STORY BY AUSTIN CANNON
Down 30-27 and facing a fourth and one at the Dayton 18-yard line with 49 seconds left, Drake head coach Rick Fox called a timeout. He had a choice to make.
Should they attempt a game-tying field goal, or try for the first down that would hopefully lead to the winning touchdown?
After meeting with his offense, Fox chose the latter.
“The guys were, ‘Coach, we got to go for it,’” Fox said.
After some tentative play on offense in the previous week’s loss to San Diego, the theme in practice leading up to Saturday was to “play reckless” — to not worry about making mistakes.
“That’s what the guys said, ‘Hey, we’re going to be reckless this week. Let’s be reckless right now and go get it done,’” Fox said. “They made that call as much as anybody, but I had a good hunch that they were going to make that call.”
He put the ball in the hands of quarterback Andy Rice. Rice took the snap and he and the Bulldog offensive line pushed forward two yards. First down.
Three plays later, Rice found receiver Michael Hudson wide open in the front left corner of the end zone. The extra point was good, and Drake had its first lead of the game with 18 seconds left, 34-30.
Caz Zyks intercepted Dayton quarterback Will Bardo’s Hail Mary try as time expired. Drake moved to 6-4 overall, and 5-2 in the Pioneer Football League.
After falling into a 14-0 hole in the first half, Drake spent nearly the entire game playing from behind.
Benefitting from excellent field position on its first drive, Dayton took only three plays to get on the board. From the Drake 24, Bardo ran a perfect zone-option, yanking his handoff back at the last second and trotting into the end zone untouched.
The Bulldog offense sputtered in the first quarter, either turning the ball over or punting to end each drive. Not to mention, Dayton tacked on another touchdown when running back Connor Kacsor broke a pair of tackles during his 28-yard burst to the end zone.
If the Bulldogs wanted to keep the game within reach, the offense needed to respond.
Drake started at its own 16-yard line after the ensuing kickoff. Rice dropped back and saw tight end Andrew Yarwood streaking up the seam, completely uncovered. It was an easy pitch-and-catch. The sophomore sprinted 84 yards for the touchdown — without a Flyer defender within 10 yards of him — to halve Dayton’s lead to 14-7.
“We ran that play because we knew it was there,” Fox said.
Fox wanted his offense to play with more maturity, to grow up, after the San Diego game. He got his wish.
“You could feel it on the sideline,” Fox said. “And that play to Andrew Yarwood really sparked us, and then we played with maturity and confidence for the rest of the game.”
The Bulldogs’ next drive was a mammoth 16-play, 96-yard march down the field. Rice and running backs T.J. James and Conley Wilkins accounted for 88 of those yards on the ground, highlighted by Rice’s 31-yard dash up the sideline. Wilkins’ one-yard plunge brought Drake within one, but the extra point did not go according to plan.
Instead of splitting the uprights, Spencer Lee’s kick was blocked. Dayton’s Cameron Stubbs scooped it up and returned it all the way to the opposite end zone. That gave Dayton a bonus two points, and the Flyers led 16-13.
Lee also had a 22-yard field goal blocked in the third quarter as Drake’s kicking woes continued. Bulldog kickers are now a combined 4-of-11 on the season.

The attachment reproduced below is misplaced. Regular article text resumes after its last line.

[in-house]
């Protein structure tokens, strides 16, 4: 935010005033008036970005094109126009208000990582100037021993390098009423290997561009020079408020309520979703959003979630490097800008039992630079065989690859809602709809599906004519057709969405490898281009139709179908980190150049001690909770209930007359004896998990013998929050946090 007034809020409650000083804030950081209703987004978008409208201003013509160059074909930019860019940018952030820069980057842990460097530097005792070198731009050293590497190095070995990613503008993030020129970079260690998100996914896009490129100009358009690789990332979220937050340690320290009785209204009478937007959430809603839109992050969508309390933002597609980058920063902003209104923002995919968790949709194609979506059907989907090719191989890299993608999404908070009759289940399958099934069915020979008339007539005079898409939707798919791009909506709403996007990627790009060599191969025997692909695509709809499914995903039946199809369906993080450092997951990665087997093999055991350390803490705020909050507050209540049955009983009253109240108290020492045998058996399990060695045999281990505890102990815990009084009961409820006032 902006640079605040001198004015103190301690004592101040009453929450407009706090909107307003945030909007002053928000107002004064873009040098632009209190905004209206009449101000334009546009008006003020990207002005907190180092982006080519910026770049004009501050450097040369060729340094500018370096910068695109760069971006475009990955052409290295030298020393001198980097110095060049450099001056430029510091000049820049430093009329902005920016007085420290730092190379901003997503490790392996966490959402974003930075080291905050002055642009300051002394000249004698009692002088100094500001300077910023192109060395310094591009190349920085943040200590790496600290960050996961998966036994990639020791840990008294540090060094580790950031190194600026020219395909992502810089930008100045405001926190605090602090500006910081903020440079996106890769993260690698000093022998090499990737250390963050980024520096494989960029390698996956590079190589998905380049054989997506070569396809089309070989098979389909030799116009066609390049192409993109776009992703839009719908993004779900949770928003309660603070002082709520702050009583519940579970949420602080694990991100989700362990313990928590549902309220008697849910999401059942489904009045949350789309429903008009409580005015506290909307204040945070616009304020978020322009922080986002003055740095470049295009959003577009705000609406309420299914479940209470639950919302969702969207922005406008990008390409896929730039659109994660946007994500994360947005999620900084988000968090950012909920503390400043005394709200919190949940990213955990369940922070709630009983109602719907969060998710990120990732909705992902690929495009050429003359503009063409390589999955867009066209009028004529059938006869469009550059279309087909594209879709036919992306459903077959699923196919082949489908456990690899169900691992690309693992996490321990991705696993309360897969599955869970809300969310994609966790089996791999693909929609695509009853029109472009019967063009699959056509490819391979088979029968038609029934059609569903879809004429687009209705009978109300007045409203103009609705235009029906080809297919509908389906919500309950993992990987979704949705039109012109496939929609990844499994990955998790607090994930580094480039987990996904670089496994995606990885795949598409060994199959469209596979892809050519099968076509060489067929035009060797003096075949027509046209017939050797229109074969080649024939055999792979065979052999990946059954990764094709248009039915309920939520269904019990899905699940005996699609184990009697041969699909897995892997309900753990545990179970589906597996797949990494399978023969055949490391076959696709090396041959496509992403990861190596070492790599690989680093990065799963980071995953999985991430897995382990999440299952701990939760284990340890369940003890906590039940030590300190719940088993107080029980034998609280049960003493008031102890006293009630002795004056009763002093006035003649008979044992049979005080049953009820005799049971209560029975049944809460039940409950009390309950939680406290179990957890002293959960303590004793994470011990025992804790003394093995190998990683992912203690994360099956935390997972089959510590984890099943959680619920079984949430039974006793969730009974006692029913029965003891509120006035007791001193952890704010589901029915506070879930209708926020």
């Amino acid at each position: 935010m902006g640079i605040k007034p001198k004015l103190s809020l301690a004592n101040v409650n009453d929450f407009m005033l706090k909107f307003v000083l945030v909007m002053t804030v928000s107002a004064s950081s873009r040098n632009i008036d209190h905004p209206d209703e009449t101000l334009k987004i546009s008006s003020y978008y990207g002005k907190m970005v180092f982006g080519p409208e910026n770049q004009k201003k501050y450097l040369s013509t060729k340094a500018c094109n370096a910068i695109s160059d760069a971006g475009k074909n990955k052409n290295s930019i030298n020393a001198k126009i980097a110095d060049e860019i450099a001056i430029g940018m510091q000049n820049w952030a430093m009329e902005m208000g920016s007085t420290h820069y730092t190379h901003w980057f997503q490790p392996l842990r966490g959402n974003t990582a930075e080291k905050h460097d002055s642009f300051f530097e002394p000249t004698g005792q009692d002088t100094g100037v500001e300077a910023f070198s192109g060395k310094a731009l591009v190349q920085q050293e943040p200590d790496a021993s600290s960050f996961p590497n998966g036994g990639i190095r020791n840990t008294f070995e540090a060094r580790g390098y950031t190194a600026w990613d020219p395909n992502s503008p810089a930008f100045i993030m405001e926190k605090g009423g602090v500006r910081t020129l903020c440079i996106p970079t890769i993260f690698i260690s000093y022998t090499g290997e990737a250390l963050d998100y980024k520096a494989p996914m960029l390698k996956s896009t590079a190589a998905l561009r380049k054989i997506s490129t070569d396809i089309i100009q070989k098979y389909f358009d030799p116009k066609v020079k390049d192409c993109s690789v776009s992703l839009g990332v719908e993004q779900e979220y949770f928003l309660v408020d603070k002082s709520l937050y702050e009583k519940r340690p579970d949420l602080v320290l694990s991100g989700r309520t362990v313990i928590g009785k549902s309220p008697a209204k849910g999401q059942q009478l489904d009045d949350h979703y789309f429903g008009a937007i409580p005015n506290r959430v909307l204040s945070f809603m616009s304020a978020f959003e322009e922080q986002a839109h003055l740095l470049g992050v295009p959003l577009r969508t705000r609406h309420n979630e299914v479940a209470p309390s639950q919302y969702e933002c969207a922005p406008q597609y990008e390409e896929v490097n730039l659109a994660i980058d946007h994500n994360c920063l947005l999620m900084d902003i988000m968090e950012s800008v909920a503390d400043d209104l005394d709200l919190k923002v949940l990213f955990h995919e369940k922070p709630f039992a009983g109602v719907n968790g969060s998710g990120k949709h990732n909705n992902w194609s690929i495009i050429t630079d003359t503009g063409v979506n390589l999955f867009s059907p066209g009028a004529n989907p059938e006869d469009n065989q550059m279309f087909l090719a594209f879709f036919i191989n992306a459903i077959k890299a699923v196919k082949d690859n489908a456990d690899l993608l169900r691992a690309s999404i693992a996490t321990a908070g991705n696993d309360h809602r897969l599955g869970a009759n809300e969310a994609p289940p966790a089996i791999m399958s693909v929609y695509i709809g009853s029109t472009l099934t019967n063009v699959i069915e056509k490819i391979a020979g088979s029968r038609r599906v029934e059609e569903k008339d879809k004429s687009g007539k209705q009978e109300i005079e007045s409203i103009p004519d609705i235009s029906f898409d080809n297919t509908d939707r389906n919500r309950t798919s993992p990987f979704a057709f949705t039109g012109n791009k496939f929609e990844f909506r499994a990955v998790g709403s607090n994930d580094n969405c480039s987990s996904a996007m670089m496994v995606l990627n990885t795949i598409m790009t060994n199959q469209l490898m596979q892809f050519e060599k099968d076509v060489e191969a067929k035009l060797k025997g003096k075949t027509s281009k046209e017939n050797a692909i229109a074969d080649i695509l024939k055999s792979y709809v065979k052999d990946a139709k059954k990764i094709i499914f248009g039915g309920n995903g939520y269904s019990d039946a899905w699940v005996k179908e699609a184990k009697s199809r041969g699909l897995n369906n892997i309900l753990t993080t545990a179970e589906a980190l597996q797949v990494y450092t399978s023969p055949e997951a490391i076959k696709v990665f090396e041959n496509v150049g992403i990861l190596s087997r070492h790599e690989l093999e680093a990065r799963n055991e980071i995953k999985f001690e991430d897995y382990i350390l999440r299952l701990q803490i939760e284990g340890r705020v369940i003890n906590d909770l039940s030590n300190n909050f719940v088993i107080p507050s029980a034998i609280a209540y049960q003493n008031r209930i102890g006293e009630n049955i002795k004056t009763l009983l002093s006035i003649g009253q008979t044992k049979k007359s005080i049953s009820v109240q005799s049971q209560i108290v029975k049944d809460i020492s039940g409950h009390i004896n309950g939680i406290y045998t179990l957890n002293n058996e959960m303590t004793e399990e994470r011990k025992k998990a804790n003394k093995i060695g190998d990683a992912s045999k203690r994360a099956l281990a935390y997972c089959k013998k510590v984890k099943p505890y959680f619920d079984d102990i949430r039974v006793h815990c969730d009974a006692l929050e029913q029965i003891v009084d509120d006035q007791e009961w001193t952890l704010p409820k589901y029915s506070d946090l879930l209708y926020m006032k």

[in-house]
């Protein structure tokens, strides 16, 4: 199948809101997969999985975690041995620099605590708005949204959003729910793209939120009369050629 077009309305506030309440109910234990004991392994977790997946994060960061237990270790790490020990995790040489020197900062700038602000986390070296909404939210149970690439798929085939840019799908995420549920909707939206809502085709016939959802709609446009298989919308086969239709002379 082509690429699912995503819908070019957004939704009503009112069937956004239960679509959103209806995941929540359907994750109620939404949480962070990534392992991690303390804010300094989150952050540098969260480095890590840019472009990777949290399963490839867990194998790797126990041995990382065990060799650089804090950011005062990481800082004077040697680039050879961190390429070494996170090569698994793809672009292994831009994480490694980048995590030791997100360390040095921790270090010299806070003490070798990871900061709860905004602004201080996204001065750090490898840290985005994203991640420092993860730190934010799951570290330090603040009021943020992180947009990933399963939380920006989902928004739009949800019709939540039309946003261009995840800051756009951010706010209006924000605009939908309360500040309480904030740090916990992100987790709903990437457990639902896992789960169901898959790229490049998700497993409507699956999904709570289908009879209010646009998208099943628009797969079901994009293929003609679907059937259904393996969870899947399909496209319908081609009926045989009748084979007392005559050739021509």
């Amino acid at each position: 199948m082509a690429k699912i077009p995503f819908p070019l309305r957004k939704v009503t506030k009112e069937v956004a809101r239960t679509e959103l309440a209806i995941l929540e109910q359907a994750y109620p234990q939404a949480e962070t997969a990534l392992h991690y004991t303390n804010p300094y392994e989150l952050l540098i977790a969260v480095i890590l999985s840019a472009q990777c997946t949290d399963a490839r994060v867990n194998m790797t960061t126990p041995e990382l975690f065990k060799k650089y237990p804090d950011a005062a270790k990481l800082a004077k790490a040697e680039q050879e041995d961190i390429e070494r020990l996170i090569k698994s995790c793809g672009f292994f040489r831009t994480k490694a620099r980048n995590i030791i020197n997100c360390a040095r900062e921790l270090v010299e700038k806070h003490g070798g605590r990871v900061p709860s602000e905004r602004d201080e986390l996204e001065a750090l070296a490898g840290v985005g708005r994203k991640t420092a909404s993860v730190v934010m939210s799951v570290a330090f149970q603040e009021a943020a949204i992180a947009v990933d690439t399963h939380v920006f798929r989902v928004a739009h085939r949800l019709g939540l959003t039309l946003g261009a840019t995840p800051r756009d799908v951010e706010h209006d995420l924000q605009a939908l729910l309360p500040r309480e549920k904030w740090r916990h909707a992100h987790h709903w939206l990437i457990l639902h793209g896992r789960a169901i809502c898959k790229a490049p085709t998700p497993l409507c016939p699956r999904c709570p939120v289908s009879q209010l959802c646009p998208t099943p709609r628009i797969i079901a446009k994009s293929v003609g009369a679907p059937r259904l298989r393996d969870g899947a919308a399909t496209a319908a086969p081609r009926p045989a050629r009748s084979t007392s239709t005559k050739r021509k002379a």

Dayton tacked on another touchdown later in the quarter, but the Flyer offense made a crucial mistake at the end of the first half.
With 1:09 to go, Kascor took the handoff and tried the left side. Drake’s John Hugunin made the hit and jarred the ball loose. Sean Conerty fell on it, and Drake was in business at the Dayton 14 with 1:01 to go.
Rice only took three plays to find Hudson in the back of the end zone. The 10-yard touchdown pass with 44 seconds left cut the Flyer lead to 23-20.
“Whenever you score at the end of a half, going into that locker room, that momentum usually stays with you going into the second half, and it certainly did that for us, offensively,” Fox said.
Bardo hit Ross Smith for a 20-yard touchdown to open the second half, but Drake again responded late in the third.
Still relying on the ground game, Rice and the backfield paced the Bulldogs down the field. Besides an 11-yard completion to Matthew Denning, all the yardage came on the ground, culminating in another Wilkins touchdown, this time from the eight yard line.
In all, Drake rushed for an impressive 277 yards and a 5.8 yards-per-carry average. James ran for a career-high 117 yards, and Rice added 99. The 277 yards was Drake’s second-most this season, only falling behind the comical 343 yards the Bulldogs put up on Davidson Oct. 11.
With only a three-point deficit, the stage was set for the deciding fourth-down call.
The win lifted Drake to within a game of the top spot in the PFL. However, the Bulldogs will not earn the PFL’s automatic qualifier spot in the 2014 FCS playoffs. That distinction will fall to either Jacksonville or San Diego.
The best Drake can do is tie Jacksonville and San Diego at the top of the standings, but Drake lost to both teams earlier this season, so tiebreaker rules easily eliminate the Bulldogs.
In any event, the Bulldogs are in the middle of their second bye week of the season, preparing for their first-ever matchup with the Stetson Hatters next Saturday. The kickoff for the season finale is set for noon under the Florida sun.
“It’s going to be a week of focusing on the little things and perfecting them for the last game,” Fox said. “I think our guys are pretty motivated and excited about it.”